I have been attending JavaOne for the last eight years. This was a great JavaOne (“Java needs new ideas, not a vague slogan”). It was great because there were no earth-shattering announcements. The community has grown and developed. JDK 8 was delayed for some legitimate technical reasons, and some less technical. A lot of work was done on OpenJDK to enhance its adoption and usage. This was apparent to everyone, except the editorial staff. “Dull” the show was not. This year, a number of participants and speakers talked about what a “good” or “great” show it was. In my sessions, the talks were packed, and in one case standing room only in the back.
ARM was a big winner with a lot of talk about using Java embedded. Raspberry Pi got a lot of developers talking about it along with Java.
The Java Users Group Sunday event, NetBeans Day, and GlassFish Day were well attended by enthusiastic crowds. Java Users Group Sunday was a community-led event without any input from Oracle. Oracle graciously offered us the space and technical staff. I should know I was one of the many organizers. NetBeans Day was community-driven as well. The big winners at JavaOne were the communities.
Did the editorial staff notice that two user groups got Duke’s Choice Awards: London Java Community and JDuchess? Humanitarian efforts went noticed with the United Nations High Commissioner for Refugees (UNHCR) getting a Duke’s Choice Award for Level I Registration. A number of open-source projects also got Duke’s Choice Awards, including AgroSense. The judging was also community-driven.
The JCP is always a tough subject. It is also the easiest to score political points on by saying it’s broken. Try talking about the advancements in the JCP. The SE/EE Executive committees are merged. The process has worked on cleaning up a lot of the low-hanging fruit, and now the big challenges are left. This is no secret. Wait, that’s right… transparency has been put into place in the JCP, so it really is no secret.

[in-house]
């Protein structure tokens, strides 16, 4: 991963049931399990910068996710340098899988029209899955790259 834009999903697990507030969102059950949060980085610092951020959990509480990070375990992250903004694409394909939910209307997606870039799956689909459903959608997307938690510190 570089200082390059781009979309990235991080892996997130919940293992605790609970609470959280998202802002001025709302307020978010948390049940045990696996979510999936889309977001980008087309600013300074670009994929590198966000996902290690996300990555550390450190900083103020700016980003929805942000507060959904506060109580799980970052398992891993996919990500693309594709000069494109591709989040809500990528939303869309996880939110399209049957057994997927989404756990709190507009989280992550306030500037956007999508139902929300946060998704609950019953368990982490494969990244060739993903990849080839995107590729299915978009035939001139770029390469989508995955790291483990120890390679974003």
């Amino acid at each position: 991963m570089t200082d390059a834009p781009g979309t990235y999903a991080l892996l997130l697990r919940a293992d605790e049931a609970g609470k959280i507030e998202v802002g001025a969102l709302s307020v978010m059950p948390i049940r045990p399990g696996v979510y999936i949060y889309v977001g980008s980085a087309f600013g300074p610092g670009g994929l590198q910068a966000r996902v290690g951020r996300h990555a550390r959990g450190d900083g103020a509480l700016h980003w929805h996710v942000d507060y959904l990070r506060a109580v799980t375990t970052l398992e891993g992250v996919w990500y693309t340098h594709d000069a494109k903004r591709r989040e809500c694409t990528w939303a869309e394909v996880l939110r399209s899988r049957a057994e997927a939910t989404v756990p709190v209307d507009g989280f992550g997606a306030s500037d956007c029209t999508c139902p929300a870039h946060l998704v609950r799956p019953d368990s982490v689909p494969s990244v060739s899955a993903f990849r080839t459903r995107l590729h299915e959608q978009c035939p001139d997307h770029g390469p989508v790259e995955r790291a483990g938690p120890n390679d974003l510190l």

I am not a fanboy of JavaFX, but Oracle has made significant investments in it. It provides a development platform that will work where Java runs. HTML5 is not the panacea that answers everything. I know that tech writers want to make it seem that way. Thick clients are here to stay, and why not have “sexy” ones?
“Make the future Java” may seem an odd choice of slogans, but from my perspective, the future is what I make it.
NetBeans Dream Team
Microsoft’s fighting out of a corner
Well, continuing to do what [Microsoft] (“Microsoft will never be Apple, and they should stop trying”) was doing (losing consumers hand over fist to Apple) wasn’t really an option either. In some ways—for example, giving their products names that are both catchy and make it easy to differentiate—I wish Microsoft had followed Apple a little more closely. Surface was their only good naming choice this cycle, with “Windows RT” and renaming Metro to “Windows Store” being among the poorest choices in naming history. The mistake Microsoft seems to be making now is completely ignoring the desktop. Maybe there is a super-secret project going on to bring XAML/C++/native code to desktop app developers, but I’m not holding my breath.